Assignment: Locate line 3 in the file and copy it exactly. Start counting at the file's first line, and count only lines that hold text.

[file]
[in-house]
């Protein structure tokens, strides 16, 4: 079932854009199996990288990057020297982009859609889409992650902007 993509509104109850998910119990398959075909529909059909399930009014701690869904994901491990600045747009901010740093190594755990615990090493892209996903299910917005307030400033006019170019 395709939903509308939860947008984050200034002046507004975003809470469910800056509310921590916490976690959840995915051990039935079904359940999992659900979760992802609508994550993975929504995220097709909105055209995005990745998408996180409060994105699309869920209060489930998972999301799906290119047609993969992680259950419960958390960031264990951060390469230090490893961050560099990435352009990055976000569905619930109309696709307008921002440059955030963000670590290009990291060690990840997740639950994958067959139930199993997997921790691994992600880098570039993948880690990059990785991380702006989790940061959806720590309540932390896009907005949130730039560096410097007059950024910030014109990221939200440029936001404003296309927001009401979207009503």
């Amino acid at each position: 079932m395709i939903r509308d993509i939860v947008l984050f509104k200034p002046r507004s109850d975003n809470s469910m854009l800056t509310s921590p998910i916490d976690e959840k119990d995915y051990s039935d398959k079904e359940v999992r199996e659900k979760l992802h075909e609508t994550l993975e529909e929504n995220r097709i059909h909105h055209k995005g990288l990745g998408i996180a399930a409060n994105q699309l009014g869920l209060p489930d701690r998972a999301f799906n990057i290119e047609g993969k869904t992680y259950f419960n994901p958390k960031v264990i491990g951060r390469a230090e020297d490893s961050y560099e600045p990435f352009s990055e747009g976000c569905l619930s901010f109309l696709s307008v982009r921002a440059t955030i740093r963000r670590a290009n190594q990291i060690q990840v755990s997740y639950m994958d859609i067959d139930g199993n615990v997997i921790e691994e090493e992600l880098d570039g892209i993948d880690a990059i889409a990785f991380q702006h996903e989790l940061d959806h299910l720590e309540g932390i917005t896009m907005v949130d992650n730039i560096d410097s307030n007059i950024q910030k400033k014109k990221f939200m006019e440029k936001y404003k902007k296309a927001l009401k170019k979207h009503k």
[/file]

């Amino acid at each position: 079932m395709i939903r509308d993509i939860v947008l984050f509104k200034p002046r507004s109850d975003n809470s469910m854009l800056t509310s921590p998910i916490d976690e959840k119990d995915y051990s039935d398959k079904e359940v999992r199996e659900k979760l992802h075909e609508t994550l993975e529909e929504n995220r097709i059909h909105h055209k995005g990288l990745g998408i996180a399930a409060n994105q699309l009014g869920l209060p489930d701690r998972a999301f799906n990057i290119e047609g993969k869904t992680y259950f419960n994901p958390k960031v264990i491990g951060r390469a230090e020297d490893s961050y560099e600045p990435f352009s990055e747009g976000c569905l619930s901010f109309l696709s307008v982009r921002a440059t955030i740093r963000r670590a290009n190594q990291i060690q990840v755990s997740y639950m994958d859609i067959d139930g199993n615990v997997i921790e691994e090493e992600l880098d570039g892209i993948d880690a990059i889409a990785f991380q702006h996903e989790l940061d959806h299910l720590e309540g932390i917005t896009m907005v949130d992650n730039i560096d410097s307030n007059i950024q910030k400033k014109k990221f939200m006019e440029k936001y404003k902007k296309a927001l009401k170019k979207h009503k």